19 | Homosexual | ♀
Writer | Roleplayer | Gamer
Shy | Nervous | Awkward
Playful | Adventurous | Caring | Worry wart
Loving | Protective
Italian | Chai tea | Fruit
Video games | Stories/books
Anime | Manga
Plant life | Animals | Rain
Hiking | Writing | Reading | Swimming
Europe | Canada | Japan | Korea | China | Australia
Homophobes | Children
Loud, sudden noises | Litter/trash | Man-made roads
Soda | Raw tomatoes | Tea | Junk food | Fast food
Razii was the one who got me into the furry fandom, though I had already dipped my toes into it quite a few times.
Writing Commissions (deviantART)
Last night, at 8 PM, Grandma Arlene passed away. I don't know the details of it, but I'm sure it was a peaceful passing. She was kept comfortable for weeks while she fought the cancer in her chest. She's no longer suffering, no longer weak. Her soul is strong. I'm sure that wherever she is, she is now healthy and strong, just as she used to be.
Grandma had always been a strong woman. Always laughing and always loving her many grandchildren - and even her great grandchild. She was a lovely woman who accepted everyone, so long as they were kind to her and others. She even accepted - and knew from the beginning - my sexuality and my girlfriend. She embraced it, while others her age would turn up their noses at it. Despite not knowing her, my grandmother told Razii right from the start to call her 'Grandma'. She happily accepted Razii into the family, knowing right from the start that she was making me happy. She was indeed a strong woman, for she had battled cancer before. Breast cancer, right when she was getting a divorce ten to eleven years ago. She took care of five children, one adopted from her sibling. She was always so happy to see them grow, and to see her grandchildren grow. I may have not known her well, but my grandmother was - and still is - a special woman in my eyes. She was one of a kind.
Last Christmas was the last Christmas she would ever have. Though I didn't go see her, I did let her know I loved her by sending my mother away with a bracelet and necklace I made. The bracelet had beads that spelled the words "I love you". She wore both of those proudly, because she knew it was true. We also gave her part of an old tea set from Japan. (In fact, it looked like this) It reminded her of a tea set my many-greats grandfather (can't remember how many greats...) brought over when he became a citizen of the United States. (He was Dutch.) The old tea set she had was lost when a large box fell on top of the one holding all the tea set things, shattering them. She was so delighted to have a part of it, she cried, even though all we gave her was a teapot. (Those items will be returned to me now... I'm not happy they're being returned, but I am relieved I'm the one to receive them. If that makes sense... If it doesn't, then I want to say that I'm not happy about the circumstances that happened to make them return to me, but glad that no one else will have it. It may sound selfish, but somehow, these items are precious to me. It might be because I know my grandma had a set just like it, as did my many-greats grandfather.)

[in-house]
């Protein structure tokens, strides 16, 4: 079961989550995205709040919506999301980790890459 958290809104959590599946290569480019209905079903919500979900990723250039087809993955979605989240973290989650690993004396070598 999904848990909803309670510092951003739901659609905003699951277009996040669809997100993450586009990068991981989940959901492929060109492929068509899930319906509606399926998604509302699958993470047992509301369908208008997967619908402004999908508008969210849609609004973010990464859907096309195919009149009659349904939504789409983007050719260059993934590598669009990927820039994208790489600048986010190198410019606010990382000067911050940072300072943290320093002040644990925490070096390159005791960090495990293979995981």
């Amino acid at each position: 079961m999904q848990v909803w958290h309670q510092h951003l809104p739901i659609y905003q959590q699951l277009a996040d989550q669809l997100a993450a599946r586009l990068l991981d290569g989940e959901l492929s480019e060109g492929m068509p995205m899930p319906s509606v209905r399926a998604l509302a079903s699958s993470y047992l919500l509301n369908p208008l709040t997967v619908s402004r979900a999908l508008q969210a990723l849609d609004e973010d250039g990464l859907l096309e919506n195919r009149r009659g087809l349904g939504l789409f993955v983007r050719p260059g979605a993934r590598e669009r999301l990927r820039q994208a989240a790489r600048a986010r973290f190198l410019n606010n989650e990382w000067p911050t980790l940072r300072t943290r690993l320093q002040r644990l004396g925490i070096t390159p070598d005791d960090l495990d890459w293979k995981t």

The last time I went up to visit her was a few weekends ago. She was so weak and frail, I could hardly recognize her. But she was my grandma alright. The cancer just did that much damage to her... Despite her state, she was still joking around, touching her bald head, smiling, and saying "Do you like my hair?" She knew she had no hair, but she wanted to continue to joke around and keep things light-hearted. That was on the first day I was there. (I was only there for one full day. We went up on Friday, stayed all day Saturday, and went home Sunday.) The second and third days, she was heavily dosed with medicine to the point where making conversation with her would be difficult... She slept a lot of the time as well. It was hard seeing her slipping away like that, knowing she was going to be away from us soon, but it was also sort of... a relief, in a way. It was sort of a kind of closure, I guess you could say. I knew she wasn't in any pain and she made the effort to make us laugh. She only wanted to hear us laugh, see us smile. Even though she knew it would be the last time she would see us, she wanted that from us.